The 10 Lady Victims of Henri Landru, the Real Life Bluebeard

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The 10 Lady Victims of Henri Landru, the Real Life Bluebeard

In the Land of Love in Paris, France, Henri Désiré Landru, the real-life Bluebeard was born on April 12, 1869 to a modest family. From Charles Perrault’s The Tales of Mother Goose, Bluebeard was a mean old character. Although he was very rich, and was a fine man suitable for any woman, he scared them away with his blue beard.  According to the story, Bluebeard nearly killed his wife, Anne by slitting her throat because she disobeyed his command, and found out about the secret cabinet where the dead bodies of his past seven wives were. He had killed them all before they got married.

Henri Landru was called the real-life Bluebeard because he attracted women with advertisements that he had put in the newspapers. These ads would read: “Widower with two children, aged 43, with comfortable income, serious and moving in good society, desires to meet widow with a view to matrimony,” and would be published in the Lonely Hearts section of the Parisian newspaper. And because World War I was happening during this time, there were a lot of widows who fell victim to Landru. In his lifetime, before he met his fate at the guillotine in February 1922, he murdered 10 ladies, including one of the ladies’ sons. Here are the 10 lady victims of the Real Life Bluebeard:

Madame Jeanne-Marie Cuchet

Madame Jeanne-Marie Cuchet

She was a 39-year old widow who had lived with André, her 16-year old son. She met Henri Landru at a time when it was difficulty to make ends meet because she kept a small-time job at a lingerie shop. As any romantic relation, their romance had challenging times, but they managed to make their relationship last. Before they were even married, during one of their fights Chuchet asked her brother-in-law to go to Landru’s villa with her so that they could make amends. Her brother-in-law found a chest with love letters to and from many other women. Instead of heeding her family’s advice to leave Landru, Cuchet moved to a villa in Vernouillet with her son. Landru also moved in with them, and the last time they were seen alive was in January 1915.

Madame Thérèse Laborde-Line

Madame Thérèse Laborde-Line

She was next. She was married to a hotel owner before she was widowed. July of 1915, when she moved in to Landru’s villa with two dogs was the last time she was seen alive. Her friends remember her telling them about marrying an irresistible engineer from Brazil. Her neighbors later reported that it was Henri Landru who took her furniture from her home, and moved them to his house. He also sent some of her furniture to a garage facility.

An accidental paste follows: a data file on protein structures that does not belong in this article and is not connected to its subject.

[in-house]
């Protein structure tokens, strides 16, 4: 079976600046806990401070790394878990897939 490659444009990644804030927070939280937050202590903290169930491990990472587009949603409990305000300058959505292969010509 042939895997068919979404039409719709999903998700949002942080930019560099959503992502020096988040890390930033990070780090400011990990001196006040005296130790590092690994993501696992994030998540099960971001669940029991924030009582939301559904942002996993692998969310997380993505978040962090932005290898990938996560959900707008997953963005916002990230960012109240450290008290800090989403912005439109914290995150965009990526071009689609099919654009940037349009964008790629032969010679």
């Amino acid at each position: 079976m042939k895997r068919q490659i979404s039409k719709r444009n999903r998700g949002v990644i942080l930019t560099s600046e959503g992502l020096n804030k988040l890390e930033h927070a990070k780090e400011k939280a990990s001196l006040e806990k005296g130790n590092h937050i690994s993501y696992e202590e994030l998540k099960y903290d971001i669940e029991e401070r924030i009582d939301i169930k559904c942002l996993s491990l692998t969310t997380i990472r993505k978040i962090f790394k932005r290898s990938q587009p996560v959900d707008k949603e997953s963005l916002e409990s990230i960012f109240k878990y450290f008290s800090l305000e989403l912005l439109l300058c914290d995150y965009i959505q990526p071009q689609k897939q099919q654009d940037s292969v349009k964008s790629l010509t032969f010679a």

Madame Marie-Angélique Desiree Pelletier Guillin

Madame Marie-Angélique Desiree Pelletier Guillin

She was one of his more senior victims. She was already 51 years of age. The widow was last seen just a month after Madame Laborde-Dine disappeared, also in Landru’s villa. She had an inheritance of 22,000 Francs: something that was very attractive to Landru.

Madame Berthe-Anna Héon

Madame Berthe-Anna Héon

She also disappeared in the same year, just months later in December. She was last seen in Madame Cuchet’s villa in Vernouillet, where Landru moved in before his first murder.

Madame Anne Collomb

Madame Anne Collomb

She was last seen alive on Christmas Day, the same year that Madame Héon disappeared. Her sister, Madame Pelat, was worried that did not receive any replies to the letters she sent Anne, so she contacted the Mayor of Gambais in France.

Andrée-Anne Babelay

Andrée-Anne Babelay

She was only 19 years old. She was last seen in March of the following year. She was a mere servant girl who was of no use to Landru. Her murder still appears mysterious as she on her way to visit her mother when she met up with Landru, and disappeared.

Madame Célestine Buisson

Madame Célestine Buisson

She was courted by Landru after two years of being preoccupied with his other businesses and fraudulent ways. Like his other victims, Madame Buisson was a rich widow. After a year of courting her, Landru convinced her to move in with him alone. She sent her son to live with his aunt instead. She was last seen alive in April of 1917.

Madame Louise-Joséphine Jaume

Madame Louise-Joséphine Jaume

She was last seen alive in November of the same year. She mysteriously disappeared in Gambais. His villa in Gambais was searched by authorities after Madame Buisson’s sister, Mademoiselle Lacoste, searched for him. They only found the remains of two dogs in the villa. Later on, his neighbors reported unpleasant black smoke coming out of his chimney where he had a wrought iron stove installed.

Madame Anne-Marie Pascal

Madame Anne-Marie Pascal

She was then 38, went missing in the earlier part of 1918.

Madame Marie-Thérèse Marchadier

Madame Marie-Thérèse Marchadier

She was last seen alive almost a year later in January of 1919. She was known among French Army officers as an entertainer by the stage name “La Belle Mythese”. Landru visited her just wanting to buy her furniture. Eventually, their relationship developed into friendship. When she went with him to Gambais during the latter part of 1918, she had led herself to an untimely disappearance.

Through the investigation and trials, Henri Landru maintained that he was a gentleman. He never admitted to the murders, except for when finally, his stove was inspected, and they found bones and teeth of the ladies, as well as fasteners for women’s clothing. In April 1919, he was arrested by the police. He was in the company of another lady, this time, Fernande Segret, who was only 27 years old.

When authorities figured that he burned the remains of his victims, he was sentenced to death by guillotine. He was executed just months after he got convicted in 1922. His severed head is still on display at the Museum of Death in Hollywood, California.